On April 18, the national park’s director, Dr. Le Van Huong, announced that three famous international journals specialising in botany, including Brittonia, International Camellia Society and Phytotaxa, have announced four new plants sourced from this national park. Of which, two species belong to the Camellia genus and two others belong to the Begonia genus.
According to Dr. Huong, the new findings, published in prestigious international journals specialised in botanical science, are the pride of the scientific staff and their associates working in the park.
According to the announcement, the Camellia is the largest genus of the Tea family (Theaceae), with more than 300 species recorded globally. Vietnam and China are the two countries recording the highest distribution in the species of this genus. In recent years, there have been many new discoveries and announcements of species in this genus, which have significantly added to national and regional biodiversity.
The tra my Bidoup – Camellia bidoupensis (Photo: Bidoup – Nui Ba National Park)
The two new Camellia species were discovered at the Bidoup – Nui Ba National Park and announced in the early months of 2021, including the tiny camellia ( Camellia flosculora Curry, VS Le, CQ Truong & VD Luong, sp.nov.) and Bidoup Camellia ( Camellia bidoupensis , Truong, Luong & Tran, sp.nov.).
Camellia flosculora is a small to medium, evergreen tree, 3 to 8 metres high, with lanceolate oblong and hairy leaves. The tree blooms from September – October, is white, with a flower size of 0.5 to 0.7 cm. This is the smallest Camellia flower recorded in the world.
The tra hoa ty hon – Camellia flosculora (Photo: Bidoup – Nui Ba National Park)
Camellia bidoupensis is a small to medium tree, evergreen, from 3 to 7 metres high, with a grey-brown bark. The leaves are round or elliptical, 8 to 12cm long, 3.5 to 5.5cm wide, and quite thick. The tree flowers blossom in September – October, with the white-chicken-fat colour and a diameter of 2 to 2.5 cm. This species is named after its distribution site Bidoupensis, as an affirmation of the authors of its origin.
In Vietnam, the Camellia genus has been studied for a long time by prominent local authors, bringing the total number of species in this genus to more than 80 species by 2021.
Over 90 Begonia species were reported in Vietnam, with many having a narrow and endemic distribution. The latest two Begonia species found in the Bidoup – Nui Ba National Park are Hon Giao Begonia ( Begonia hongiaoensis – CWLin, TCHsu & Luu, sp.nov.), named after a massif with a high biological density in the park, and Lam Dong Begonia ( Begonia lamdongiana – CWLin, TCHsu & Luu, sp. nov.), also named after its origin in Lam Dong Province, where the species was first discovered and sampled.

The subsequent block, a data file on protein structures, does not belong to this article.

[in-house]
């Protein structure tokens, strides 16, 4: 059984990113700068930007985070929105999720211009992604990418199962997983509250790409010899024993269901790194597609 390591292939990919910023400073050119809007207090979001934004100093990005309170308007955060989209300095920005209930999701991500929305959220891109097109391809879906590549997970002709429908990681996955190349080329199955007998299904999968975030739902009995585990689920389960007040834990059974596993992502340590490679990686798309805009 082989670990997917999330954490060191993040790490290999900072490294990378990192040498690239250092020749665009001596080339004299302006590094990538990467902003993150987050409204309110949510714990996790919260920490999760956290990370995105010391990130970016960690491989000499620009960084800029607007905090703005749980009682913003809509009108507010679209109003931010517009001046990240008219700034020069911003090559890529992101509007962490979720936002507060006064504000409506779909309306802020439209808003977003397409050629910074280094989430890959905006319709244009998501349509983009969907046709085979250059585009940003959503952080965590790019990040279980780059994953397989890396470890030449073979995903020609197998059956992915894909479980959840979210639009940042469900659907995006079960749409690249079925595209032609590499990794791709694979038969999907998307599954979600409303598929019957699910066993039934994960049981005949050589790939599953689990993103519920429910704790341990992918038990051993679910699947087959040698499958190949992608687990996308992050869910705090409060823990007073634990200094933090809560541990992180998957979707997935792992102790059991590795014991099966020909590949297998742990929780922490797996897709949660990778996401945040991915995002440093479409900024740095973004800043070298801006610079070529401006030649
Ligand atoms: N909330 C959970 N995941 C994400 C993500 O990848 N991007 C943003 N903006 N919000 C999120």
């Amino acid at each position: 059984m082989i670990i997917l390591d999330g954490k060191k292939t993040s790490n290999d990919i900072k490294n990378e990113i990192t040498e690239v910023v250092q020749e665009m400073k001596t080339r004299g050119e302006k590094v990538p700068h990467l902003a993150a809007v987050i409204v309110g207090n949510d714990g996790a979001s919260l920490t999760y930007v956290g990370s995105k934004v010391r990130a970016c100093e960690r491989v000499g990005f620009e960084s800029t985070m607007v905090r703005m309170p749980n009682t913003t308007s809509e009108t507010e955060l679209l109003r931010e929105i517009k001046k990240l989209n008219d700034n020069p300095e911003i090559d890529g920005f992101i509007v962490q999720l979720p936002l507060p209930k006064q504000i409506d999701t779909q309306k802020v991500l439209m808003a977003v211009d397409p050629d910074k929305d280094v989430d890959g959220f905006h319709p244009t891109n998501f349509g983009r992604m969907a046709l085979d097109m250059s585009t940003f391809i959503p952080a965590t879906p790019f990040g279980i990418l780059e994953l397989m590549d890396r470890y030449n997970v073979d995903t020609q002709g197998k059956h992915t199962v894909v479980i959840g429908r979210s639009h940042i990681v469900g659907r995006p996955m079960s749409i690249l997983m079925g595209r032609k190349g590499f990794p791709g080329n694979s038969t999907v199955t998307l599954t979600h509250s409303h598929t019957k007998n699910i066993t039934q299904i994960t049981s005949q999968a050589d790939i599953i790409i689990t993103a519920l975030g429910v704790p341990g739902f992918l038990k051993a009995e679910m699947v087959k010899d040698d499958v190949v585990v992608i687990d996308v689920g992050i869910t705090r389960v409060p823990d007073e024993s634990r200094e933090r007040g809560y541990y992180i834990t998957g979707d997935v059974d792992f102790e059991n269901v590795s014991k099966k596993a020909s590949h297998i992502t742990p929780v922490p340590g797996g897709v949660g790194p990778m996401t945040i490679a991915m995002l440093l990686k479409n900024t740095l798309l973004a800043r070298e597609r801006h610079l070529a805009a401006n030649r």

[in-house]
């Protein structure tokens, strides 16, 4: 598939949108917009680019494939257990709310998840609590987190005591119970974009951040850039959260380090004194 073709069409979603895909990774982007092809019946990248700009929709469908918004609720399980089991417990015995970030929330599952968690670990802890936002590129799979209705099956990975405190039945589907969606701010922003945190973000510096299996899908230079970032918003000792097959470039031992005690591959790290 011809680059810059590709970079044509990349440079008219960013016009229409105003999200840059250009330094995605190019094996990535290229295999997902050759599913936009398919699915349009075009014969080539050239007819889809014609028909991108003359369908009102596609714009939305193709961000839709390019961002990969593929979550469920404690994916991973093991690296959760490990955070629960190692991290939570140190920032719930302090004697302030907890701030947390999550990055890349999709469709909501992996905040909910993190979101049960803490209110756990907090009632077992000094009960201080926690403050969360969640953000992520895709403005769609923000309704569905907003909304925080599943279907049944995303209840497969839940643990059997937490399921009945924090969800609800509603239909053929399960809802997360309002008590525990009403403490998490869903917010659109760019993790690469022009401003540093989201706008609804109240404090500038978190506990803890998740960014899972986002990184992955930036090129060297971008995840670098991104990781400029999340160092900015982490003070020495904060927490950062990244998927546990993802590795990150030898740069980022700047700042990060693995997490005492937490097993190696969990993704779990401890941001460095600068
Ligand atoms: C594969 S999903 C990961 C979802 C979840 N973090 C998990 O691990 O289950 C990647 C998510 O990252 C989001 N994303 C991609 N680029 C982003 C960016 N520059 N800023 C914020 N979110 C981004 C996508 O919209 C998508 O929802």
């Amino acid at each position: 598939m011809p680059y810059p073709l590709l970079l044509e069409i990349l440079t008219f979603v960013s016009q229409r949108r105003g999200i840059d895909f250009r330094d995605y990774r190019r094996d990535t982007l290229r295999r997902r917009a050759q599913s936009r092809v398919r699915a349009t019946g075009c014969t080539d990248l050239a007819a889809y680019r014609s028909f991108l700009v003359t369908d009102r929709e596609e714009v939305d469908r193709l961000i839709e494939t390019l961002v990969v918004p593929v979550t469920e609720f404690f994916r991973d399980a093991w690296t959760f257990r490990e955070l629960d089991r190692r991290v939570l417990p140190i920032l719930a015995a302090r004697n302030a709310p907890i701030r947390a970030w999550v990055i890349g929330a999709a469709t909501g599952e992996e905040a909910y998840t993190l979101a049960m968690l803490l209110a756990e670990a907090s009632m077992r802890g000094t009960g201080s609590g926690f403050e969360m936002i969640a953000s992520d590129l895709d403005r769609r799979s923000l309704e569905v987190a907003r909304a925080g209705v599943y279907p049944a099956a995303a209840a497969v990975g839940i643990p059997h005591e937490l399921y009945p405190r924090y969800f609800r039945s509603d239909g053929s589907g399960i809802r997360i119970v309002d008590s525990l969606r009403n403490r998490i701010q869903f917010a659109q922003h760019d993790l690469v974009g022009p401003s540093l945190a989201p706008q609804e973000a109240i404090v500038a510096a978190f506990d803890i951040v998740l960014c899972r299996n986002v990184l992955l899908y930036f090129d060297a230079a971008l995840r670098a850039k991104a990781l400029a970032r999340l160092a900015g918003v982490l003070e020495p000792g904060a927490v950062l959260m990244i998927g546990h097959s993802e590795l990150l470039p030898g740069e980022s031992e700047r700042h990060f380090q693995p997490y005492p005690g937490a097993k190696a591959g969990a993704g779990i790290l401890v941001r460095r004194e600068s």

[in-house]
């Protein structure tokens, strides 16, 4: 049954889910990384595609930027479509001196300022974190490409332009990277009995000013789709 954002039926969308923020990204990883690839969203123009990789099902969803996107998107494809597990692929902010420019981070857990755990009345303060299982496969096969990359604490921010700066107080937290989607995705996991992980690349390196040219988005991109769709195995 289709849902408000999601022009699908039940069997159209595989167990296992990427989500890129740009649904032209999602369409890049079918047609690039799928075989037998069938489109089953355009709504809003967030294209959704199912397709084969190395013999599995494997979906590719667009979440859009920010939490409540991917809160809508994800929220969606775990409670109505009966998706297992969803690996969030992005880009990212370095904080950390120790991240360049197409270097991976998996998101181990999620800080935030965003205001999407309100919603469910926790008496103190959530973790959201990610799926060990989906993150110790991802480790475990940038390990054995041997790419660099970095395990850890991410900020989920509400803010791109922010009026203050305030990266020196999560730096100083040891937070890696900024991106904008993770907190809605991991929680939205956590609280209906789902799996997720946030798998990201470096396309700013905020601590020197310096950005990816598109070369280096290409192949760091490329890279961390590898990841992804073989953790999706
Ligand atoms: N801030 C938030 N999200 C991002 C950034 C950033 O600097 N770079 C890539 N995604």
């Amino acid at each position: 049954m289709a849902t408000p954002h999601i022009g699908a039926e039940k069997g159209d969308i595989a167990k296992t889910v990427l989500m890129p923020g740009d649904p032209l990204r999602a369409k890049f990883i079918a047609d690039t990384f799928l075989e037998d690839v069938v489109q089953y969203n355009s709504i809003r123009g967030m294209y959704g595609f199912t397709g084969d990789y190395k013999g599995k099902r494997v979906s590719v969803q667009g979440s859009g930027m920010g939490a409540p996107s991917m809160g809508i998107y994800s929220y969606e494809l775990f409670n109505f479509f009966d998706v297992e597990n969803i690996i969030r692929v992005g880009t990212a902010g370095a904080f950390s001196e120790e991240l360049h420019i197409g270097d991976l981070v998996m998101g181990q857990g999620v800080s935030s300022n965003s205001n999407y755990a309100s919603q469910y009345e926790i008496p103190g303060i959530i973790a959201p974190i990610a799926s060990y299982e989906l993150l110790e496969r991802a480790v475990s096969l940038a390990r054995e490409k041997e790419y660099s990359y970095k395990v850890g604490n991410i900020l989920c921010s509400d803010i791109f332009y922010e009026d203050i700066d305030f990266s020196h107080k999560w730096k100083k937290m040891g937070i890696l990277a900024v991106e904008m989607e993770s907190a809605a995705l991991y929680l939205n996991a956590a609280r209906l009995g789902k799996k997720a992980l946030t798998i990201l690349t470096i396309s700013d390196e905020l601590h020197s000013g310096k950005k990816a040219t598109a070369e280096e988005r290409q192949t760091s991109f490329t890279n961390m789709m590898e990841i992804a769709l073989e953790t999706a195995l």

The thu hai duong Hon Giao (Hon Giao begonia) – Begonia hongiaoensis (Photo: Bidoup – Nui Ba National Park).
“The above two species of begonia are the result of a cooperative project to survey plants in Langbiang Plateau, Vietnam between the Dr. Cecilia Koo Botanic Conservation Centre (Taiwan. China), and the Vietnam Southern Institute of Ecology and Bidoup – Nui Ba National Park,” according to Dr. Huong.
The Hon Giao Begonia is a herbaceous plant, 20-30 cm high, leaves not lobed or symmetrical, but oblong egg- to wide egg-shaped, with a long petiole. Its flowers appear in January to March every year, with white or pale pink petals, with yellow stamens emerging at the base of the flower.
The Lam Dong Begonia is also a herbaceous plant, 10 cm tall, with many feathers. Its fruit is hard, light green to cream pink, triangular in shape, measuring 5 to 10 mm long and 4 to 8 mm wide. Its leaves and petioles are small, light green to dark pink, 8.5-25 cm long, 2.2-3.5 mm thick, with the leaf blade asymmetrical, ovoid to lanceolate, 10-13.5 cm long and 5.5-7.5 cm wide. Its leaf base is a clearer heart-shape than the Hon Giao Begonia, with the underside of its leaves silver with many feathers. The flowers are unisex, with stalks measuring 12-23 mm long, white to pink, blooming in September to November every year.
The thu hai duong Lam Dong (Lam Dong Begonia) – Begonia lamdongiana (Photo: Phytotaxa Journal)
Dr. Huong said that a new plant species must undergo a rigorous and independent evaluation process by international scientists specialising in in-depth subjects on species and subspecies close to those newly discovered. From the initial research, scientists determine the survey area, collect, dissect, find differences, and compare it with hundreds of domestic and foreign samples and documents, then synthesise the results and send these to specialised journals, as well as answering questions from independent reviewers.
Expanding collaborative research and strengthening field surveys to fully assess the population level and conservation status of plants and focusing on rare species with a narrow natural distribution is essential in biodiversity conservation in the Bidoup – Nui Ba National Park. This information is the foundation for developing a conservation strategy suitable for each species or species group on the basis of existing resources.
The announcement of the four new species originating from the park once again affirms the very special biodiversity value of this area.